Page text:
The two main ways of reducing the size of the player are by making proper Release build within Xcode and by changing the Stripping Level within Unity.
It is expected that final release builds are made using Xcode 4.x/5.x command Product -> Archive. Using this command ensures that build is made with release configuration and all the debug symbols are stripped. After issuing this command latest Xcode switches to Organizer window Archives tab (you can navigate there manually via Window -> Organizer menu). You will find there two very useful functions there: App Store size estimation and Distribution. Build size estimation function works pretty well, but it is always recommended to have some small extra margin for error when aiming for 3G download limit (which currently is 100MB).
The size optimizations activated by stripping work in the following way:
Strip assemblies level: the scripts’ bytecode is analyzed so that classes and methods that are not referenced from the scripts can be removed from the DLLs and thereby excluded from the AOT compilation phase. This optimization reduces the size of the main binary and accompanying DLLs and is safe as long as no reflection is used.
Strip ByteCode level: any .NET DLLs (stored in the Data folder) are stripped down to metadata only. This is possible because all the code is already precompiled during the AOT phase and linked into the main binary.
Use micro mscorlib level: a special, smaller version of mscorlib is used. Some components are removed from this library, for example, Security, Reflection.Emit, Remoting, non Gregorian calendars, etc. Also, interdependencies between internal components are minimized. This optimization reduces the main binary and mscorlib.dll size but it is not compatible with some System and System.Xml assembly classes, so use it with care.
These levels are cumulative, so level 3 optimization implicitly includes levels 2 and 1, while level 2 optimization includes level 1.
Note that Micro mscorlib is a heavily stripped-down version of the core library. Only those items that are required by the Mono runtime in Unity remain. Best practice for using micro mscorlib is not to use any classes or other features of .NET that are not required by your application. GUIDs are a good example of something you could omit; they can easily be replaced with custom made pseudo GUIDs and doing this would result in better performance and app size.
The equivalent of Strip ByteCode is always enabled when the IL2CPP scripting backend is used. In this case, the Stripping Level option is replaced with an Boolean option named Strip Engine Code. If this option is enabled, unused modules and classes in the Unity Engine code will be removed, if it is disabled, all of the modules and classes in the Unity Engine code will be preserved.
The link.xml file (described below) can be used to effectively disable byte code stripping by preserving both types and full assemblies. For example, to prevent the System assembly from being stripped, the following link.xml file can be used:
<linker> <assembly fullname="System" preserve="all"/> </linker>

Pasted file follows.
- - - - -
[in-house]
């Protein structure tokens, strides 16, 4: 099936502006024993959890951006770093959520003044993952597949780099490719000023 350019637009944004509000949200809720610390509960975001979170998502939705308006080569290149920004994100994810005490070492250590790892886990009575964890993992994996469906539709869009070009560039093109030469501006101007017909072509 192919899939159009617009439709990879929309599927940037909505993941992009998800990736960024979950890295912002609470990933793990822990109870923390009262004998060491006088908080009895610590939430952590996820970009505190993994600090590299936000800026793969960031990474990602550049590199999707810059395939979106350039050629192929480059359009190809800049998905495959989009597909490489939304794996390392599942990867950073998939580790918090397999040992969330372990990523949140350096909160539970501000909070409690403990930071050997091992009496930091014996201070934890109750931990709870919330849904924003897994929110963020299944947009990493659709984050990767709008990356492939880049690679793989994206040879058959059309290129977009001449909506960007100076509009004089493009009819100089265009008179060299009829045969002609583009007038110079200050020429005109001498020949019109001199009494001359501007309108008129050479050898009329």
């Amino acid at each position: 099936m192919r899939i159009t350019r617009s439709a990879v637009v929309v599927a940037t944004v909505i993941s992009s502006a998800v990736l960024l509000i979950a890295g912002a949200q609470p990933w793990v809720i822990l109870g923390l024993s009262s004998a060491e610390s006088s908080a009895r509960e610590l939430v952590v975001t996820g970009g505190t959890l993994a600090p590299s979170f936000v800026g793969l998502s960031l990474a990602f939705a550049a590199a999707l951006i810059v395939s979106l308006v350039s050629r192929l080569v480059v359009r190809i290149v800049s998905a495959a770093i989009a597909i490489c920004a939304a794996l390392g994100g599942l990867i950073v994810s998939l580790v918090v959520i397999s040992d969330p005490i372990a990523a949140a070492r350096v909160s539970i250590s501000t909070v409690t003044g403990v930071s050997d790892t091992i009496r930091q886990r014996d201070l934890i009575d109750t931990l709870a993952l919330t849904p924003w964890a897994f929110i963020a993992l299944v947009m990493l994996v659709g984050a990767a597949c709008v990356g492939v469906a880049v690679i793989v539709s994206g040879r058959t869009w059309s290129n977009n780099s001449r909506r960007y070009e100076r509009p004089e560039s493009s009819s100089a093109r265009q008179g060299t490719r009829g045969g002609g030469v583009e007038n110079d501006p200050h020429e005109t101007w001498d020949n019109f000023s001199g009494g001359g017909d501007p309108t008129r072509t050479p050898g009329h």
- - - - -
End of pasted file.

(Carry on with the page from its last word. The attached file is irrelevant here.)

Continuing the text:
Note: The ability to preserve an entire assembly applies only to the IL2CPP scripting backend.
Stripping depends highly on static code analysis and sometimes this can’t be done effectively, especially when dynamic features like reflection are used. In such cases, it is necessary to give some hints as to which classes shouldn’t be touched. Unity supports a per-project custom stripping blacklist. Using the blacklist is a simple matter of creating a link.xml file and placing it into the Assets folder (or any subdirectory of Assets). An example of the contents of the link.xml file follows. Classes marked for preservation will not be affected by stripping:
<linker> <assembly fullname="System.Web.Services"> <type fullname="System.Web.Services.Protocols.SoapTypeStubInfo" preserve="all"/> <type fullname="System.Web.Services.Configuration.WebServicesConfigurationSectionHandler" preserve="all"/> </assembly> <assembly fullname="System"> <type fullname="System.Net.Configuration.WebRequestModuleHandler" preserve="all"/> <type fullname="System.Net.HttpRequestCreator" preserve="all"/> <type fullname="System.Net.FileWebRequestCreator" preserve="all"/> </assembly> <assembly fullname="mscorlib"> <type fullname="System.AppDomain" preserve="fields"/> <type fullname="System.InvalidOperationException" preserve="fields"> <method signature="System.Void .ctor()"/> </type> <type fullname="System.Object" preserve="nothing"> <method name="Finalize"/> </type> </assembly> </linker>
A project can include multiple link.xml files. Each link.xml file can specify a number of different options.
The stripped assemblies are output to a directory below the Temp directory in the project (the exact location varies depending on the target platform). The original, unstripped assemblies are available in the not-stripped directory in the same location as the stripped assemblies. A tool like ILSpy can be used to inspect the stripped and unstripped assemblies to determine what parts of the code were removed.
Note: it can sometimes be difficult to determine which classes are getting stripped in error even though the application requires them. You can often get useful information about this by running the stripped application on the simulator and checking the Xcode console for error messages.
An empty project would take less than 22 MB in the App Store if all the size optimizations were turned off. With code stripping, the empty scene with just the main camera can be reduced to less than 12 MB in the App Store (zipped and DRM attached).
When publishing your app, Apple App Store service first encrypts the binary file and then compresses it via zip. Encryption increases ’‘randomness’ of the code segment and thus makes it worse for compression. Check “Building for distribution” chapter above how to estimate App Store size before submission.